First Advisor

George Wesley Hitt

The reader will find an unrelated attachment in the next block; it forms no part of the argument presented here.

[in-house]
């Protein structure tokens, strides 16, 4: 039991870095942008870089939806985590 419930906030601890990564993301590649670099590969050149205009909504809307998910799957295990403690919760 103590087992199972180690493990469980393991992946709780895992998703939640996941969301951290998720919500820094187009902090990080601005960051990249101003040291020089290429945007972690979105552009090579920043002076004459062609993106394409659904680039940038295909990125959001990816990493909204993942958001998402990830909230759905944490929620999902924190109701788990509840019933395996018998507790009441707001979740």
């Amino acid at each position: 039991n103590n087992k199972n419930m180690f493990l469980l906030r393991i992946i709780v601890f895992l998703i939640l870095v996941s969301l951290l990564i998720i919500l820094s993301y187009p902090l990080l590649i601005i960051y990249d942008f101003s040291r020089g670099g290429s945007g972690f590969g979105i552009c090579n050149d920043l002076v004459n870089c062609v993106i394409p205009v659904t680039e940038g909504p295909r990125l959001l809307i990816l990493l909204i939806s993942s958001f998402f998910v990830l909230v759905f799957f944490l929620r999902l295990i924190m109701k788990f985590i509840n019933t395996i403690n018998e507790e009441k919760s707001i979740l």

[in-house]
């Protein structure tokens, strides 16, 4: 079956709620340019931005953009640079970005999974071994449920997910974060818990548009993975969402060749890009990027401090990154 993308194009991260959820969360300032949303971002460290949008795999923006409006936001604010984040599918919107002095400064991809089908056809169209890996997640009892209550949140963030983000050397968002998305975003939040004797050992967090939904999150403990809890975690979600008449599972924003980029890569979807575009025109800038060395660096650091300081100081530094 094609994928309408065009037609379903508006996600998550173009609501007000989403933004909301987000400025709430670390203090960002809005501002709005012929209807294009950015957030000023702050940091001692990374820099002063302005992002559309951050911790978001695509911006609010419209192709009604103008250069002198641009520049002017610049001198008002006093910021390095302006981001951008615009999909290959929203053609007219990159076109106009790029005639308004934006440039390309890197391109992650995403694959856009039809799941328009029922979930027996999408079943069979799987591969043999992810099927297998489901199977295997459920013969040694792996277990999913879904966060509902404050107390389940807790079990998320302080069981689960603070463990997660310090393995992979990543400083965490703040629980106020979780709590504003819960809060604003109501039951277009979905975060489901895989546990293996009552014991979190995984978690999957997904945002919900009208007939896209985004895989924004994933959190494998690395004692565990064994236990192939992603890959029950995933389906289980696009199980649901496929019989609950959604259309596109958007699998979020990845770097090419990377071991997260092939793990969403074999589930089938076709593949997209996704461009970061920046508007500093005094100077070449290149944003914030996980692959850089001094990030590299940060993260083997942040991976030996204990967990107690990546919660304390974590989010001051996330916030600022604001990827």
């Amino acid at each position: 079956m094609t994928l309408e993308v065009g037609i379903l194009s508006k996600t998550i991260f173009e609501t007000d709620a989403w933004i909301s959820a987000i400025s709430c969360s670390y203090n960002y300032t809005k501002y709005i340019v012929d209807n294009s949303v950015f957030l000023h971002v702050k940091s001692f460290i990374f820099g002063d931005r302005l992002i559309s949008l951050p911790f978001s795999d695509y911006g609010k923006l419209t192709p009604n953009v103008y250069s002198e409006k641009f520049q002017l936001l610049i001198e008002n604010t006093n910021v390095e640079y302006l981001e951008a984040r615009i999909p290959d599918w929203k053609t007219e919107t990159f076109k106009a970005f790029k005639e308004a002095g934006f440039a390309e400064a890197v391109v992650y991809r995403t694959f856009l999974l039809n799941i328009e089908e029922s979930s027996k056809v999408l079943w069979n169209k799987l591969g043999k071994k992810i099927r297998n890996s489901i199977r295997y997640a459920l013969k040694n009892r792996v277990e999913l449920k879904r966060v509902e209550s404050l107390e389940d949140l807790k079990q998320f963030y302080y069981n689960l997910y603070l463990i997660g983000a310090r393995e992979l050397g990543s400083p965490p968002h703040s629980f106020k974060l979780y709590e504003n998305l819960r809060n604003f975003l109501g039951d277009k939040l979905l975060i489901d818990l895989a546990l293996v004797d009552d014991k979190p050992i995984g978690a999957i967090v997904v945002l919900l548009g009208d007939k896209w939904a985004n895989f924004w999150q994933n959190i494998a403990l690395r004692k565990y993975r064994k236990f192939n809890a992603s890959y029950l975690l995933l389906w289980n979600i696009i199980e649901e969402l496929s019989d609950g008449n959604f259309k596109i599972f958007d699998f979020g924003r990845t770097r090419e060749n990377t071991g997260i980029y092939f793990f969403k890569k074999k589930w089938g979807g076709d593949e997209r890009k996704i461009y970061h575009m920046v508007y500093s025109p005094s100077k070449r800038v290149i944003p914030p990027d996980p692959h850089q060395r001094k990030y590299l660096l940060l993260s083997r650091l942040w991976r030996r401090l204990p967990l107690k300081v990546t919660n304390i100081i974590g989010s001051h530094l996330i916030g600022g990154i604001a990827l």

Flow visualization is vital to describe the motion of a fluid in microfluidic channels. This paper summarizes and lists systems based on two common visualization technique categories: particle-based techniques and scalar-based techniques. For this experiment, microfluidic channels were created using PDMS (polydimethylsiloxane). Based on our results and many fabrication trials, it was difficult to say whether this experiment was easy or inexpensive. If the first channel made by the researchers had successfully worked, it would have been clear that utilizing PDMS to fabricate a microfluidic channel for flow visualization was cheap and easy. However, no fully successful microfluidic chips were made after twenty attempted trials. Although, it should be stated that some of the microfluidic chip were semi-successful, meaning that the microfluidic chips worked to an extent or they worked initially before failing. Since so much PDMS was used to make the microfluidic chips, it is not necessarily inexpensive to achieve flow visualization in comparison with other experimental methods. After fabricating the channels, different mixtures were pushed through the channels to analyze the flow and visualize the velocity profile. This experiment is potentially suitable for undergraduate researchers to complete because it is safe in a laboratory. This paper also demonstrates the use of two tools, PhysMo, which is used for video analysis, and ANSYS, which is used for ideal condition analysis and complex calculations. Both scalar-based techniques and particle-based techniques were used to characterize the velocity of the laminar flow within the microchannels, the speed of which will be greatest in the center of the channel and close to zero near the walls.



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